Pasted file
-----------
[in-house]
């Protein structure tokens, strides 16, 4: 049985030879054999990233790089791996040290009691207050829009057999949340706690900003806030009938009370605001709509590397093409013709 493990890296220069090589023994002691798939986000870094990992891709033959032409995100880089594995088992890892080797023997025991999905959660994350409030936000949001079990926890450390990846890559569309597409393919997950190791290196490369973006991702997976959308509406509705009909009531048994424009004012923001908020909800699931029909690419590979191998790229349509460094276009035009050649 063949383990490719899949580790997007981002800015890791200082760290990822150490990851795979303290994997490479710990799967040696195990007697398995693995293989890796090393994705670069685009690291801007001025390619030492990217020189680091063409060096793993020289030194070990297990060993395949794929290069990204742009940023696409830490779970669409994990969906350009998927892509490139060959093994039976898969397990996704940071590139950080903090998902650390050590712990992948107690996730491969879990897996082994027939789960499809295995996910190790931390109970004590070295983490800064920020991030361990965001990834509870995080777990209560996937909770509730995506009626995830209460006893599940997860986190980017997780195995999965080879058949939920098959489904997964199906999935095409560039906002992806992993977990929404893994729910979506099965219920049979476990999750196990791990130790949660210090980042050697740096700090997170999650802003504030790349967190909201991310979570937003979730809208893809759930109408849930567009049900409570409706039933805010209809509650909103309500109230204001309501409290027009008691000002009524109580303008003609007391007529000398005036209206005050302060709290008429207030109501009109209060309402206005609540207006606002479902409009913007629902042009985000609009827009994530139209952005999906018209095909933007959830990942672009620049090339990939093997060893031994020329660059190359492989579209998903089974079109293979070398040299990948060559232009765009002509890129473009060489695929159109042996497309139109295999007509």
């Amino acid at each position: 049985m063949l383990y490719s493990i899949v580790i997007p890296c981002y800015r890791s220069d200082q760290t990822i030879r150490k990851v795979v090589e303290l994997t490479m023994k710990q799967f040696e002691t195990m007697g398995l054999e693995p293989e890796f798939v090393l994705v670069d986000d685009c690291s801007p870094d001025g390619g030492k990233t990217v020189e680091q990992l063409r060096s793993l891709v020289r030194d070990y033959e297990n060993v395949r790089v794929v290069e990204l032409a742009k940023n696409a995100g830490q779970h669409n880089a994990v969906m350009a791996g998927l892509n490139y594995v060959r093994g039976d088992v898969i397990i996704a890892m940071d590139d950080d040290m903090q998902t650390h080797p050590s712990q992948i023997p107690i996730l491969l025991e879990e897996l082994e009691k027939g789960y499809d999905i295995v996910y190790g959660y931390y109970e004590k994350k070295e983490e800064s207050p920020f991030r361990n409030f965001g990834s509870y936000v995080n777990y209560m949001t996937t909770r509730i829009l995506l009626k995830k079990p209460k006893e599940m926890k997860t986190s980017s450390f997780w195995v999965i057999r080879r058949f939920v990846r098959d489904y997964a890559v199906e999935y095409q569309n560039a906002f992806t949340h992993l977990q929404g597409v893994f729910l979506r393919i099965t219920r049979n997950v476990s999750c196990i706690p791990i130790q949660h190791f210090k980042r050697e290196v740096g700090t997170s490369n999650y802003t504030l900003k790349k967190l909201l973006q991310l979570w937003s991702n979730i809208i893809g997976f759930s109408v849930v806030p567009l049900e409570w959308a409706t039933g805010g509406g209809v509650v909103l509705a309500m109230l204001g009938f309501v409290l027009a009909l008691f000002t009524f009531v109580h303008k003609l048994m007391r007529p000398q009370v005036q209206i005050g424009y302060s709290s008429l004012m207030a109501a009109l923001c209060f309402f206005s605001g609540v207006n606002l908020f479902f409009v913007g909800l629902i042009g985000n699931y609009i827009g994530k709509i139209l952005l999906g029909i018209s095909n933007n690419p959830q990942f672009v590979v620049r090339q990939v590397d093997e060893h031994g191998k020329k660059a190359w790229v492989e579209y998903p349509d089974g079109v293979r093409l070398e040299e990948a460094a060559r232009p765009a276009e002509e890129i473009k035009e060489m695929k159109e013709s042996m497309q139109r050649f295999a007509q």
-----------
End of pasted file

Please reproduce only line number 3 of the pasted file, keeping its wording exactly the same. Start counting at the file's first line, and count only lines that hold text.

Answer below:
């Amino acid at each position: 049985m063949l383990y490719s493990i899949v580790i997007p890296c981002y800015r890791s220069d200082q760290t990822i030879r150490k990851v795979v090589e303290l994997t490479m023994k710990q799967f040696e002691t195990m007697g398995l054999e693995p293989e890796f798939v090393l994705v670069d986000d685009c690291s801007p870094d001025g390619g030492k990233t990217v020189e680091q990992l063409r060096s793993l891709v020289r030194d070990y033959e297990n060993v395949r790089v794929v290069e990204l032409a742009k940023n696409a995100g830490q779970h669409n880089a994990v969906m350009a791996g998927l892509n490139y594995v060959r093994g039976d088992v898969i397990i996704a890892m940071d590139d950080d040290m903090q998902t650390h080797p050590s712990q992948i023997p107690i996730l491969l025991e879990e897996l082994e009691k027939g789960y499809d999905i295995v996910y190790g959660y931390y109970e004590k994350k070295e983490e800064s207050p920020f991030r361990n409030f965001g990834s509870y936000v995080n777990y209560m949001t996937t909770r509730i829009l995506l009626k995830k079990p209460k006893e599940m926890k997860t986190s980017s450390f997780w195995v999965i057999r080879r058949f939920v990846r098959d489904y997964a890559v199906e999935y095409q569309n560039a906002f992806t949340h992993l977990q929404g597409v893994f729910l979506r393919i099965t219920r049979n997950v476990s999750c196990i706690p791990i130790q949660h190791f210090k980042r050697e290196v740096g700090t997170s490369n999650y802003t504030l900003k790349k967190l909201l973006q991310l979570w937003s991702n979730i809208i893809g997976f759930s109408v849930v806030p567009l049900e409570w959308a409706t039933g805010g509406g209809v509650v909103l509705a309500m109230l204001g009938f309501v409290l027009a009909l008691f000002t009524f009531v109580h303008k003609l048994m007391r007529p000398q009370v005036q209206i005050g424009y302060s709290s008429l004012m207030a109501a009109l923001c209060f309402f206005s605001g609540v207006n606002l908020f479902f409009v913007g909800l629902i042009g985000n699931y609009i827009g994530k709509i139209l952005l999906g029909i018209s095909n933007n690419p959830q990942f672009v590979v620049r090339q990939v590397d093997e060893h031994g191998k020329k660059a190359w790229v492989e579209y998903p349509d089974g079109v293979r093409l070398e040299e990948a460094a060559r232009p765009a276009e002509e890129i473009k035009e060489m695929k159109e013709s042996m497309q139109r050649f295999a007509q």